In his initial advisory opinion, Britt acknowledged that schools walk a fine line between protecting sensitive employee information and providing information to the public. But his 4-page report issued this spring was critical of HSE for not providing transparency involving Wimmer's suspension, and Britt said the school district's response to WTHR leaned toward "lacking sufficient detail."

"A reader of a factual basis should have some tangible indication as to why a public employee is disciplined," Britt wrote. "Factual basis contemplates at least a fact. I would argue that a fact equates to a detail specific to an incident or set of incidents… I trust HSE will take these considerations under advisement and craft a factual basis which strikes a balance between employee-student privacy expectations and a reasonably transparent description of what actually took place."

The school district chose to ignore the Public Access Counselor's recommendation. Following Britt's opinion, HSE again denied WTHR's request for a factual basis that would better explain Wimmer's week-long, unpaid suspension. So WTHR again appealed to the state for help and, this time, Britt was much more stern in his findings.

School's arguments rejected

Why wouldn't you want the fullest level of transparency?

In a new advisory opinion released to WTHR, Britt indicates he has lost patience with HSE's continued decision to withhold information to which the public is entitled.

"Public school employees, including teachers, coaches, administrators, superintendents and school board members work for and on behalf of the public at large. They are servants of the people. Therefore it stands to reason the taxpayers who pay their salaries have the right to know, to a certain extent, when a public employee has misbehaved and how," Britt wrote. "I consider the non-compliance of my recommendation ... to be a violation of the spirit and intent of Indiana Code."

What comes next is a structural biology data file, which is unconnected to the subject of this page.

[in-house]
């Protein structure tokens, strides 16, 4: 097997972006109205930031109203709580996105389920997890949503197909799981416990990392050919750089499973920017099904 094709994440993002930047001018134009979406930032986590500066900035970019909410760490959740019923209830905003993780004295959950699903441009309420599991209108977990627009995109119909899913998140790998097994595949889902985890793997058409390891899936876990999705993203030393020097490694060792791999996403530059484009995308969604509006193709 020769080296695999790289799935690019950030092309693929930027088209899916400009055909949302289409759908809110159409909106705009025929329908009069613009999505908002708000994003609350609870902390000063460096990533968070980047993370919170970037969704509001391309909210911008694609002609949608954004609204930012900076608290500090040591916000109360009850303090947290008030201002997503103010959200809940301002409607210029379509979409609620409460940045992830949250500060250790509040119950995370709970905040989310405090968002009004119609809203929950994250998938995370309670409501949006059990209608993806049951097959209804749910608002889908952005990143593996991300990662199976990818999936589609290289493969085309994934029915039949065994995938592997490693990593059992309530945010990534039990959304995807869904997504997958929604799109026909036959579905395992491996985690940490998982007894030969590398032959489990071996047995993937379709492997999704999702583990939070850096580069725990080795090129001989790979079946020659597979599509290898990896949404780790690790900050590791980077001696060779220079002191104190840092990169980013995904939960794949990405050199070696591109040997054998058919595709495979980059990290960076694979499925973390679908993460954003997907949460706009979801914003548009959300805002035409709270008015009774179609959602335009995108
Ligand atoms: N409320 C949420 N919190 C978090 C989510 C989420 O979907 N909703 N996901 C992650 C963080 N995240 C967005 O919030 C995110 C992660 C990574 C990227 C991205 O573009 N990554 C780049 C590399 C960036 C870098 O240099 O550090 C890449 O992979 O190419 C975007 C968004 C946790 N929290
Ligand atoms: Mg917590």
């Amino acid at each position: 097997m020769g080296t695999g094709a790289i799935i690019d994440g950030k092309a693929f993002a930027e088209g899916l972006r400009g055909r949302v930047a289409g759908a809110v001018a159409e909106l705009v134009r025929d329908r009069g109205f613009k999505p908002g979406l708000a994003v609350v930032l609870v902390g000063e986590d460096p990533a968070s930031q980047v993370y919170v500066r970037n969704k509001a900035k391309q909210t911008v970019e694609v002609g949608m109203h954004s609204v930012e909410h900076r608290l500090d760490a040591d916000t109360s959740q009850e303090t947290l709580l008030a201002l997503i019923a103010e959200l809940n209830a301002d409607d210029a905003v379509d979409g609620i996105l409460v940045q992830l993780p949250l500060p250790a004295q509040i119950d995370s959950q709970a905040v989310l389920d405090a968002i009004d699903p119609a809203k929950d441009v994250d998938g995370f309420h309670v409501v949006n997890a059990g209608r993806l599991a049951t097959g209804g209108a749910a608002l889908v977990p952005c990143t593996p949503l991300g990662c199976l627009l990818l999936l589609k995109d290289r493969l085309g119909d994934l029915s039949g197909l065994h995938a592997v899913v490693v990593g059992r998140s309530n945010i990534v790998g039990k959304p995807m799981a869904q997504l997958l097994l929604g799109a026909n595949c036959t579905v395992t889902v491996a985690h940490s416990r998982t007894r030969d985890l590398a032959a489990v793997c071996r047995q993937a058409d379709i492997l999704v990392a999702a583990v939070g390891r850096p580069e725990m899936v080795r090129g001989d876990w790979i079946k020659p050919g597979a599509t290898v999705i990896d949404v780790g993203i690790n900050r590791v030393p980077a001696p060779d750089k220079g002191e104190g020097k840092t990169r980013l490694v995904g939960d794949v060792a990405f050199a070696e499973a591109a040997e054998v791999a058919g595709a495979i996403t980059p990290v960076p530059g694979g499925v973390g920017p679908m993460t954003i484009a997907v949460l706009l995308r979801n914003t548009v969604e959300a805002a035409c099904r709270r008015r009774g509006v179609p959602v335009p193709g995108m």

In his opinion, the Public Access Counselor also rejected the school district's argument that it must withhold more information about Wimmer's discipline to protect employee and student privacy.

"I am inclined to agree with [WTHR] that HSE is conveniently using [federal law] to avoid releasing any facts at all surrounding the employee suspension to protect an unrecognized and overprotective notion of public employee privacy," said Britt, who consulted with other state agencies in reaching his decision. "I have discussed this matter with the Indiana Department of Education. While it recognizes the importance of student privacy (as does this Office), it does not consider the release of a factual basis for employee discipline to be a compromise of student privacy if the student is not identified."

WTHR has made no request for HSE to release the name of any student who might have been involved in a situation that resulted in the football coach's suspension.

Government watchdogs say the Public Access Counselor's opinion is a win for Hoosier citizens.

"Clearly, in the broader spirit of the law, this information should be released, so I am pleased to see this opinion favors public access and criticizes Hamilton Southeastern," said Gerry Lanosga, a journalism professor at Indiana University who also serves on the board of the Indiana Coalition for Open Government. Lanosga believes HSE's attempt to hide information about the football coach's discipline should concern not only the Public Access Counselor.